We’re not aware of any AV manufacturers supporting HDMI or DisplayPort with DSC, but that would certainly make our lives a lot simpler – our 21 Gb/s 4K RGB signal could be transported at 10.5 Gb/s, and in fact we could easily step up to 12-bit color (12.5 Gb/s) if need be. So there are ways to lighten the payload, so to speak.
Notice in this discussion how we’ve avoided any mention of 4:2:2 color, which is a standard for broadcast and media production. The reason is that many consumer displays don’t recognize this color mode at all, or incorrectly. The result is that a 4:2:2 signal might be mapped to 4:2:0, resulting in some very strange color on the display. But an HDR signal with 4:2:2 color could easily be accommodated by the methods just described.
The important thing to take away here is that “HDR compatible” or “HDR ready” simply means that the signal management equipment is fast enough to handle the required clock rate. That’s it. No special sauce or magic is required – it’s all about speed, and nothing more.
(Left) a demonstration of HDR through HDMI 2.1 and (right) through DisplayPort 1.4
So how do we signal HDR content is present? The HDMI 2.0 and DisplayPort 1.4 interface specifications allow for info frames that contain either static or dynamic metadata that tell the display how to format the HDR images. Without this data, the display will simply render HDR images incorrectly as overly-bright, washed-out SDR images – or, very dark images with little detail.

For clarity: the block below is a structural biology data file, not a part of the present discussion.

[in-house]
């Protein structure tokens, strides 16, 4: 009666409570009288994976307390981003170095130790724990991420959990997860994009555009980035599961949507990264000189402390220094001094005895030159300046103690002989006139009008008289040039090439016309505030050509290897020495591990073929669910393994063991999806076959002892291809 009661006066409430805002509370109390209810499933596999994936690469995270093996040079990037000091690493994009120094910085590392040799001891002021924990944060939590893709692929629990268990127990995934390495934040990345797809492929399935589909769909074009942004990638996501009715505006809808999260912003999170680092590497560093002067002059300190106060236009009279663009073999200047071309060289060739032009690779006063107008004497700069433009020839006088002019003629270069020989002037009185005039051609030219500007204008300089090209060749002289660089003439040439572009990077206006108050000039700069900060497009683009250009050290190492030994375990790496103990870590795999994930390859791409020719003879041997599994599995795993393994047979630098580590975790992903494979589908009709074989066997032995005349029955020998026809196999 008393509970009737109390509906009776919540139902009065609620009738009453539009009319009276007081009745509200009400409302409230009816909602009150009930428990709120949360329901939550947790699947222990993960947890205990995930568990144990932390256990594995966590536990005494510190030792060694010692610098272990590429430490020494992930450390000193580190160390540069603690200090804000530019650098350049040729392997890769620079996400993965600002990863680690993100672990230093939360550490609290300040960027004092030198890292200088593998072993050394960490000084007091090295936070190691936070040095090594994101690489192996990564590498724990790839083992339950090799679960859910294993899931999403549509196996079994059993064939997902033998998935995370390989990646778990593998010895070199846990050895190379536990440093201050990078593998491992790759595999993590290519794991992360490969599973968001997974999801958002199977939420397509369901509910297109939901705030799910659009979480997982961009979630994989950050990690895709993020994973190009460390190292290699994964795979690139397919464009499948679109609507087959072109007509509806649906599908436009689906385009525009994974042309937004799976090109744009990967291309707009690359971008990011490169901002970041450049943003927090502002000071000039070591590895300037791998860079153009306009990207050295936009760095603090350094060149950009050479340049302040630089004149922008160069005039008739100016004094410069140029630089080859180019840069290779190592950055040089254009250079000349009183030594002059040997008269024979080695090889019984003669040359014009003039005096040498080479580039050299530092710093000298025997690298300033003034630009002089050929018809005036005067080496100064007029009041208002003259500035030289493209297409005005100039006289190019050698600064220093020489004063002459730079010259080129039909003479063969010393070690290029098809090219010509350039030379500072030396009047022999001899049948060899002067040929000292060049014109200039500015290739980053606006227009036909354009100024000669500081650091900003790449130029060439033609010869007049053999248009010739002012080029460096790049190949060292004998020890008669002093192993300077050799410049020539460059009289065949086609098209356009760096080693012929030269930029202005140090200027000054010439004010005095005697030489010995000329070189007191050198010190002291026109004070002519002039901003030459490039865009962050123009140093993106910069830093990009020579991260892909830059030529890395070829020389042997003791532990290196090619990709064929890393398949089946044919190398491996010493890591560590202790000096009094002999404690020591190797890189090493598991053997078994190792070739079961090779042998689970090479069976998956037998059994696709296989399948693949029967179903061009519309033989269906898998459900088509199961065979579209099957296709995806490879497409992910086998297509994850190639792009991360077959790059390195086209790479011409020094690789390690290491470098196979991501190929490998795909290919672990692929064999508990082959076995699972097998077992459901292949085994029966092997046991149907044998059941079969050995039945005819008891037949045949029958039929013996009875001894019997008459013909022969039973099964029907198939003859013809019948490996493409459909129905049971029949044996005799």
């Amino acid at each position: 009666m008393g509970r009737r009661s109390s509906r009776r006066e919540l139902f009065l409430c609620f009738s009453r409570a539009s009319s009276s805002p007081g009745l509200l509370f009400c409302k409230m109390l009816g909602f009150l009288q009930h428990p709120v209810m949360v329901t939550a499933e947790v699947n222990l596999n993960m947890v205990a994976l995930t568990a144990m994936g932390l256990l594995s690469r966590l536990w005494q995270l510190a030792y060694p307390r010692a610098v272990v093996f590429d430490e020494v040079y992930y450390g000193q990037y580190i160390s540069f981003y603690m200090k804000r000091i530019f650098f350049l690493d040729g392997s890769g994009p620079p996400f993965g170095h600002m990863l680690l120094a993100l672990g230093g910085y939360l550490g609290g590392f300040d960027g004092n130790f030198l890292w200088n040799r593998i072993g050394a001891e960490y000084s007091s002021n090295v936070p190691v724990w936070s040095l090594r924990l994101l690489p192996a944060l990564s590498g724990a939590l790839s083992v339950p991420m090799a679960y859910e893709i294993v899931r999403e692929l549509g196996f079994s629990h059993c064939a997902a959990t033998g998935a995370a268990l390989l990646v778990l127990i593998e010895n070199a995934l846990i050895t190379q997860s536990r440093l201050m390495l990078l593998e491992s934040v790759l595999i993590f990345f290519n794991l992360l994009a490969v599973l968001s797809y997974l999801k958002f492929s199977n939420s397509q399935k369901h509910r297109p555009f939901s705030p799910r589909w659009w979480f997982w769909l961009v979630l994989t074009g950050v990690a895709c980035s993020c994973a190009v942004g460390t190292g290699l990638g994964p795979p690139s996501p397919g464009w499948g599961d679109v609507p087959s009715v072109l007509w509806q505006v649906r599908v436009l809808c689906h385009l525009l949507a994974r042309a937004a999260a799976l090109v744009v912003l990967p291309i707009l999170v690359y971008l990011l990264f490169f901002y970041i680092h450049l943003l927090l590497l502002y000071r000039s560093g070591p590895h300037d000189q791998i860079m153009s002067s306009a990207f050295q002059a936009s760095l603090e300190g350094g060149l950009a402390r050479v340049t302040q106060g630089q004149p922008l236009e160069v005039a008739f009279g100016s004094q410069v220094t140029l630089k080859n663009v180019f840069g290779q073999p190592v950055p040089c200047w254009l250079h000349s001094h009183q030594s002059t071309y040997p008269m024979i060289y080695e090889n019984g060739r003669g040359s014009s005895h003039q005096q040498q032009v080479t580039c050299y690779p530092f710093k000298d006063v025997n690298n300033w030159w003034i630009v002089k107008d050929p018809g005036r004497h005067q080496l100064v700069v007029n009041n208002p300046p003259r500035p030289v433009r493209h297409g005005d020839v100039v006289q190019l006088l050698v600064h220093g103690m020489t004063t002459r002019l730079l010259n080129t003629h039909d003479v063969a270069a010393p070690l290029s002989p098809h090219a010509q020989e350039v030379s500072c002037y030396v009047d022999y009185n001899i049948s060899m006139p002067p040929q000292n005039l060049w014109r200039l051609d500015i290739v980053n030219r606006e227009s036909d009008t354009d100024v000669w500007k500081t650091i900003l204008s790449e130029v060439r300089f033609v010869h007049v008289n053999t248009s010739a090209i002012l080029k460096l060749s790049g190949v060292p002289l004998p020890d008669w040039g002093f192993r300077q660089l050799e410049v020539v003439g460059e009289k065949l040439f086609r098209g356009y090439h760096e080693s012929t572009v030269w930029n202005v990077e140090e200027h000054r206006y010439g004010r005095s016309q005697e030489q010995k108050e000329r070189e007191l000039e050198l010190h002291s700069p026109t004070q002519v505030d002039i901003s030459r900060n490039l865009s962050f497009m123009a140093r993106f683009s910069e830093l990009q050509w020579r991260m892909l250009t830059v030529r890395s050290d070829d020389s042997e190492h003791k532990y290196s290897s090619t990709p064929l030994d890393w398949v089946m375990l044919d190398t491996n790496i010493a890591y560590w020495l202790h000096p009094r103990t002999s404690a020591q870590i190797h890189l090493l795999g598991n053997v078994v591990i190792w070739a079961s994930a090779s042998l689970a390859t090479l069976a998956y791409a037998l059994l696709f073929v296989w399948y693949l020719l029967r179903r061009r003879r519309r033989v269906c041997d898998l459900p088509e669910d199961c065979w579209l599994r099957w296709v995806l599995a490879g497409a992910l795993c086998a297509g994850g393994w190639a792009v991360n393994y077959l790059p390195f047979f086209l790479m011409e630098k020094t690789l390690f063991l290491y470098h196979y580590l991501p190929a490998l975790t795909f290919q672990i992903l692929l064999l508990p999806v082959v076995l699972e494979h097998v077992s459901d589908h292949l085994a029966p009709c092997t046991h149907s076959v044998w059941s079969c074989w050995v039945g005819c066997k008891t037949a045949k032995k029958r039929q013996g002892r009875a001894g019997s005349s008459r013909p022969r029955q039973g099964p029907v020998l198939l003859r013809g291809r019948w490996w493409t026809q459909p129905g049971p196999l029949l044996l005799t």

For static HDR data, the extension to the HDMI specification is a single letter. HDMI 2.0a in an interface means it will transport and recognize HDR 10 static metadata, while HDMI 2.0b is used for dynamic metadata (Dolby Vision) and HDMI 2.0g for the data-less hybrid log gamma (HLG) format proposed for HDR broadcasting.
As long as a distribution amplifier, matrix switcher, or signal extender is fast enough to handle an HDMI 2.0 signal (or DP 1.4) and passes through static and dynamic HDR metadata without altering it, that interface is “HDR ready” or “HDR compatible” (or “HDR friendly,” or “HDR BFF,” or whatever the heck you want to call it.) The devil is truly in the details!
For the time being, HDMI 2.0 will be the dominant interface for transporting HDR content. Look for computer manufacturers to adopt HDMI 1.4 for HDR desktop monitors that are coming to market. As for distribution over IT networks, Motion JPEG2000 can be used, but a 10 Gb/s network will be required to handle HDR. H.265 HEVC is a better choice if additional latency can be tolerated – UHD signals with HDR can be transported at 25 – 35 Mb/s over standard networks. (UHD Blu-ray streams at 100 – 120 Mb/s with 2160p/60 4:2:0 HDR content.)
The post HDR: What’s It All About, and How Does It Affect Interfacing? appeared first on HDTVexpert.
Posted by Pete Putman, February 28, 2017 9:11 AM
About Pete PutmanPeter Putman is the president of ROAM Consulting L.L.C. His company provides training, marketing communications, and product testing/development services to manufacturers, dealers, and end-users of displays, display interfaces, and related products.
Pete edits and publishes HDTVexpert.com, a Web blog focused on digital TV, HDTV, and display technologies. He is also a columnist for Pro AV magazine, the leading trade publication for commercial AV systems integrators.